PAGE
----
Todd Haley’s contract was set to expire at the end of the 2017 season. The Steelers, who typically renew coach and player contracts with 1 year remaining, did not extend Haley before the 2017 season began. This was a harbinger of things to come and today the news came out that Haley would not be retained as the offensive coordinator moving forward into 2018. To be clear – the Steelers did not fire Todd Haley. Haley’s contract expired and it is not being renewed. The organization is allowing him to walk (well, as much as one can walk with a broken pelvis) and become a free agent on the coaching market.
For some Steelers fans, this news was the equivalent of Gerald Ford’s 1974 inauguration speech.
God, forgive me for ever doubting you cared. https://t.co/23ycoDEzz7
— Eye of the Storm (@EyeoftheStormZ) January 17, 2018
Todd Haley gone. Amen. Praise Jesus. #HereWeGo
— Chris Barron (@ChrisRBarron) January 17, 2018
Bye Tequila Todd ?? OH HAPPY DAY pic.twitter.com/76kIP3DQWF
— Mel (@Mel629_) January 17, 2018
I wish I may
I wish I might
That Todd Haley will be out of Pittsburgh tonight
*WISH GRANTED* pic.twitter.com/qo3aIjiCjo
— #Shalieve (@ay_taybay) January 17, 2018
Haley was the Steelers offensive coordinator for 6 seasons, taking over in 2012 after the “retirement” of Bruce Arians. In direct comparison to his predecessor, Haley’s offenses were more successful in nearly every statistical category.
Haley’s offenses averaged 24.8 points per game while Arians’ offenses averaged 22.6 points per game.
Haley’s offenses averaged 371.2 yards per game while Arians’ offenses averaged 345.7 yards per game.
Haley’s offenses averaged 5.74 yards per play while Arians’ teams averaged 5.49 yards per play.
Steelers Quarterbacks had a QB Rating of 93.7 under Haley, a slight improvement over the 92.8 with Arians at the helm.
Perhaps most importantly, Haley was brought in to relieve the pressure on Big Ben and have him take fewer sacks. In 6 seasons, Steelers QBs were sacked 191 times, an average of 31.8 sacks per season. In the previous 5 years under Arians, Steelers QBs had been sacked 230 times for an average of 46 sacks per season.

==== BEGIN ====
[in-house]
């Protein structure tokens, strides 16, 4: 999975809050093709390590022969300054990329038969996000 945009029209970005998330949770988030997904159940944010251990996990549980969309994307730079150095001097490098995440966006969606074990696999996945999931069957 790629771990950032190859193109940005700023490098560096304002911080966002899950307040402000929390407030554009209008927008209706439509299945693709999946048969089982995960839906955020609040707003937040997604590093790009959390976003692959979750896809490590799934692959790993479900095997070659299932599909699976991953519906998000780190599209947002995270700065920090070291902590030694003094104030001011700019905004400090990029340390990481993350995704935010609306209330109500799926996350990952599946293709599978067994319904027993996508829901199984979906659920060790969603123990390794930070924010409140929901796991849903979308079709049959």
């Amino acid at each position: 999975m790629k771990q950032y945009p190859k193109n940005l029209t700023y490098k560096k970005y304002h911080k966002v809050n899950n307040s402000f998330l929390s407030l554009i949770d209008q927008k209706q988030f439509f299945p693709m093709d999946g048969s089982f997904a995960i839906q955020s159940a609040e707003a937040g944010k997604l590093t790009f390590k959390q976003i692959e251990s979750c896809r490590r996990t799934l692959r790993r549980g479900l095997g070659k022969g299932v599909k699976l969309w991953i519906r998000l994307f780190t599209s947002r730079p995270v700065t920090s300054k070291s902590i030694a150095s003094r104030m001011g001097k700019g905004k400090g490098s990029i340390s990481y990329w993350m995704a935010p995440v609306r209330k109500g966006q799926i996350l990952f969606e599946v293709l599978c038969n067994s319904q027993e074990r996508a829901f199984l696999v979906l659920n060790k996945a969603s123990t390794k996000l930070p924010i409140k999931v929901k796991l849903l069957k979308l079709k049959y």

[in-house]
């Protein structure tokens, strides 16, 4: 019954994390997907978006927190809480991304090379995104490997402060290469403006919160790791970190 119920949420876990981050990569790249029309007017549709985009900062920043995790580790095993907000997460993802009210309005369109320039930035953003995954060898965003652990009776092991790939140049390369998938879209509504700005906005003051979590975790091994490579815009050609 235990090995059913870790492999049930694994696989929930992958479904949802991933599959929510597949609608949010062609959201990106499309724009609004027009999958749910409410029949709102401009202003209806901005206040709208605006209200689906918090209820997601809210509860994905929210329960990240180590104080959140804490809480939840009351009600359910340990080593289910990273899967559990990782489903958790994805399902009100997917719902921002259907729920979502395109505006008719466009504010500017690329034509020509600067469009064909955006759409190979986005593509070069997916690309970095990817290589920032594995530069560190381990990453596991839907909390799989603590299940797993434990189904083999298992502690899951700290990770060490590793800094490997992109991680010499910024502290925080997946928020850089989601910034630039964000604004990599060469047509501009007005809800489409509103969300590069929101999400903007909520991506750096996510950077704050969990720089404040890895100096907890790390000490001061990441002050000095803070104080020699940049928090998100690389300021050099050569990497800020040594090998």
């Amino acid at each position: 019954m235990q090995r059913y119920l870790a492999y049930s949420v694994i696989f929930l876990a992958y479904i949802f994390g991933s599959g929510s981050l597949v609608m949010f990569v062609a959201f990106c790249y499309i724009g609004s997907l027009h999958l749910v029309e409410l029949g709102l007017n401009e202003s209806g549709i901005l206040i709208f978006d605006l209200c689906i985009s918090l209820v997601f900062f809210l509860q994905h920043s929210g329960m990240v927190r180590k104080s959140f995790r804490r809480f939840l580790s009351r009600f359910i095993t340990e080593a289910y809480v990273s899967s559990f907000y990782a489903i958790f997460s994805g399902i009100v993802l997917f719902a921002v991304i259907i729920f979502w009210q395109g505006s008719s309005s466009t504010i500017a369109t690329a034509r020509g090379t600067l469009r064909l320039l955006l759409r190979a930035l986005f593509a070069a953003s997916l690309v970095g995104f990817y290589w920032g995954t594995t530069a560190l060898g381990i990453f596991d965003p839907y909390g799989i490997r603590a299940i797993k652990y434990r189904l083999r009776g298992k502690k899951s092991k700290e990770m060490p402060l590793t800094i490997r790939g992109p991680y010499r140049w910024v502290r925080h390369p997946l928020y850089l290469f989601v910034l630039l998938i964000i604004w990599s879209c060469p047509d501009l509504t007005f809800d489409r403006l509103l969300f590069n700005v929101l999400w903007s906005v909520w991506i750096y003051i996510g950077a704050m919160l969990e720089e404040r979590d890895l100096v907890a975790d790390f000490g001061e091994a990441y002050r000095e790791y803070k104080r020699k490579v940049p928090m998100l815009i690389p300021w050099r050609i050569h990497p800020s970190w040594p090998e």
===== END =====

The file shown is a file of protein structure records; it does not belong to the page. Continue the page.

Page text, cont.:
On the whole, Haley’s offenses averaged more points, more yards per game, more yards per play, had a higher QB rating, and allowed fewer sacks than his predecessor. That being said, Haley’s shortcomings came on the personal and situational sides. There were reports from the time of his hiring about friction in his relationship with his quarterback and others in the locker room. There was the story about him being out drinking at a hotel bar the night before the 2013 season opener when the Steelers managed a measly 9 points against the Tennessee Titans. Of course, there was also the altercation at Tequila Cowboy just two weeks ago on New Year’s Eve. In addition, Haley drew the ire of Steelers fans for getting “too cute” in numerous situations – particularly in the red zone. Haley failures at coaching situational football reared their head this season against New England when he failed to give the offense two plays in the event of a running clock after the Jesse James touchdown was overturned.
So where do the Steelers go from here? News broke this morning that Offensive Line Coach Mike Munchak turned down the opportunity for a second interview with the Arizona Cardinals for their head coaching job. While Munchak has previous head coaching experience with the Tennessee Titans, he has never been a coordinator in his coaching career. It is possible (and it should be noted this is purely speculation) that with the rumors of defensive line coach John Mitchell’s potential retirement, that Munchak could be in line to take over Mitchell’s spot as Assistant Head Coach. Most reports seem to be focusing on Quarterbacks Coach Randy Fichtner as the leading candidate to replace Haley.
I'm hearing @Steelers QBs coach Randy Fichtner is front runner to replace Todd Haley as offensive coordinator if/when change is made. Nothing official to my knowledge so we'll see how this plays out.
— Alex Marvez (@alexmarvez) January 17, 2018
Fichtner would provide some consistency within the offense as he is already a known commodity in the coaching room and has a rapport with current players. With Ben Roethlisberger committing to playing next season, having consistency within the offense (and not forcing the players to learn an entirely new language of terminology) would be a benefit to sustained success. Hiring anyone other than Fichtner would change the offense or force that outside candidate to adapt to what the Steelers have in place both conceptually and with terminology. At this point in Ben Roethlisberger’s career, neither is ideal. Hopefully whomever is hired as the next offensive coordinator will be able to build upon the successes that Haley had and overcome the shortcomings of the offense (such as installing a QB sneak in the playbook and make better situational play-calling decisions).